Child and Family Services workers are connecting in-person with family members, where possible, and have been using technology to provide virtual services (i.e., telephone calls and video chats) that connect children, youth and families with frontline workers; and to maintain court appointments.
Frontline workers are making sure that meaningful contact occurs with children, caregivers and families with attention on safety, health, and well-being.
In collaboration with the Foster Family Coalition of the NWT, we have established respite services for foster caregivers in the NWT to support them during the COVID-19 pandemic. Depending on the availability of respite care providers, the following services are now available to foster caregivers in all communities:
- Daycare for foster caregivers who have to work and need child care during work hours
- Respite care for up to four hours per week for all foster caregivers
We are making sure the right checks are in place for the safety of children before placing them in foster homes and with respite care providers.
In response to the COVID-19 pandemic, we have also made it easier for families to access one-time, short-term support if they are not adequately supported through other means to meet their basic needs. Examples of supports could include money for food, gas, fuel, diapers, and baby formula.
Child and Family Services is allowing in-person visits, where possible. Families can visit their children if they are residing with a foster caregiver or an alternative caregiver.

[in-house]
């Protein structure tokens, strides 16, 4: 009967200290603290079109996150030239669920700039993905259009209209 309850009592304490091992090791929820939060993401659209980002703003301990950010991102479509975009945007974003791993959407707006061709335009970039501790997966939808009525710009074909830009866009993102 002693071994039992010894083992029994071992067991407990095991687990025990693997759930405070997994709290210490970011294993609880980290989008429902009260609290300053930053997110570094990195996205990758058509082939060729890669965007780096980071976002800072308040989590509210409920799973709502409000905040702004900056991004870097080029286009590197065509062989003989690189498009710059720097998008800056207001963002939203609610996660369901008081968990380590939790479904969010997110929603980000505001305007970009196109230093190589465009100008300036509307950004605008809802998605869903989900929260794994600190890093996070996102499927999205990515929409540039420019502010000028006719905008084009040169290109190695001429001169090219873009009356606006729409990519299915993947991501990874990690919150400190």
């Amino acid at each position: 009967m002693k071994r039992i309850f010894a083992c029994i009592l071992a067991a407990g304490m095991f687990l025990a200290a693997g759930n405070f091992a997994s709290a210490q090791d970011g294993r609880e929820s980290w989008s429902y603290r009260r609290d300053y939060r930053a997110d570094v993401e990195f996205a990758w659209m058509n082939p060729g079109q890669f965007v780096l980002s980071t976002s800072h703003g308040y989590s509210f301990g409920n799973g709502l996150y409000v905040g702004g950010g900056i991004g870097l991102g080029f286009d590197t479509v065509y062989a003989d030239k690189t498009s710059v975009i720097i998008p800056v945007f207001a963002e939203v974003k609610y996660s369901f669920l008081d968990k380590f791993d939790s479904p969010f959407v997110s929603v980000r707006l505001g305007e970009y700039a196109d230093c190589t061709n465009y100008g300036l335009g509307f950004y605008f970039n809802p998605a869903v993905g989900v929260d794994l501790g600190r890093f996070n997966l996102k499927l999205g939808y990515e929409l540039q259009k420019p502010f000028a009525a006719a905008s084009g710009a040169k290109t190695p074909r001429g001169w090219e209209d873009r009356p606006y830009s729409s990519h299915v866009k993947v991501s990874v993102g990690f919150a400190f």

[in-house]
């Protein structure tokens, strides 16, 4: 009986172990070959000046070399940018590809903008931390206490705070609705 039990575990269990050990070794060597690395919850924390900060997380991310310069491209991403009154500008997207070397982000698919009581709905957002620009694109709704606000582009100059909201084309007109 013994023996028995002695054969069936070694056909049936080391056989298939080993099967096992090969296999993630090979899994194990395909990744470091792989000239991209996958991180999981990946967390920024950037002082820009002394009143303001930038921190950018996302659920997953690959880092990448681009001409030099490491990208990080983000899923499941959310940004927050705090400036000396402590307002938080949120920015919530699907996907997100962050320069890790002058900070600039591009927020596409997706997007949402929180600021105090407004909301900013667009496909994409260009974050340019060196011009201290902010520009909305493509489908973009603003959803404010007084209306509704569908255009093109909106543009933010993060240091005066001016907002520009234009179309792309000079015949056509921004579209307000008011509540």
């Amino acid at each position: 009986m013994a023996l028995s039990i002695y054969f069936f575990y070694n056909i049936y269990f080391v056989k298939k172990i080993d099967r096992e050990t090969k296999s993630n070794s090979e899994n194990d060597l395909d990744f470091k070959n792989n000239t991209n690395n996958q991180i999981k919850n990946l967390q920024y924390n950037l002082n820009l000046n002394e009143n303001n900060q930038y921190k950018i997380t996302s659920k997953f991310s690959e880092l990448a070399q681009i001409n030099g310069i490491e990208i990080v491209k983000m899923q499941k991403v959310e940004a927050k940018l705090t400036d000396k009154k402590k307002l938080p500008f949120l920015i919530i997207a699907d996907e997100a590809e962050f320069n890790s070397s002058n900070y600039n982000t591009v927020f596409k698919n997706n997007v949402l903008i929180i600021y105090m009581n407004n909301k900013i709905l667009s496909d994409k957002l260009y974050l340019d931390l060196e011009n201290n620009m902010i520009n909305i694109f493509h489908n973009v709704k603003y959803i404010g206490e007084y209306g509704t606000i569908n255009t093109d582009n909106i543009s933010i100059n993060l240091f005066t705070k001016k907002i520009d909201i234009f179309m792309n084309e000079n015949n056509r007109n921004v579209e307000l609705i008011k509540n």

Technology is also used to provide ongoing contact with children and families. Where there are technology gaps, every effort is made to fill them.
A COVID-19 screening process is completed by frontline workers with the foster caregivers and child before a child is placed into a foster home. The COVID-19 screening questions assess potential exposure to the virus, as well as seeing if the individual is showing any signs or symptoms of COVID-19.
- If someone in your home tests positive for COVID-19, they, or their foster caregiver, will be contacted by a healthcare provider. All members of the household will be required to isolate. The healthcare provider will assess the individual for continuing or worsening symptoms and talk to them, or their foster parent, about the illness, how to care for themselves, and how to prevent spread of COVID-19 to others who may be living in the home.
- A protocol has been established if a child in care is showing symptoms of COVID-19 or has been tested and is waiting for the results. Child and Family Services would support the family or caregiver to follow isolation guidance from the Chief Public Health Officer. The Child Protection Worker would complete daily virtual check-in for updates regarding the child’s and caregiver’s health. This protocol also outlines what would happen if a child cannot remain at their current placement, such as placing the child with extended family, a medical foster home, or alternative placement, such as a rented accommodation with two rooms.
- If a child has been exposed to, or has tested positive for COVID-19, Child and Family Services would notify the prospective foster caregiver prior to placement.
- Furthermore, careful attention would be made to not place the child in a home where they are vulnerable persons to COVID-19, such as an Elder or someone with respiratory issues.
- Child and Family Services would support the family or caregiver to follow isolation guidance from the Chief Public Health Officer. The Child Protection Worker would complete daily virtual check-in for updates regarding the child’s and caregiver’s health.
During this time of increased stress for families, children and youth have the potential of being at greater risk of harm. Anyone who suspects child maltreatment and neglect has a responsibility to report these concerns to their local Child and Family Services office. Contact information for these offices is available on the Department of Health and Social Services website at www.hss.gov.nt.ca/report-child-neglect.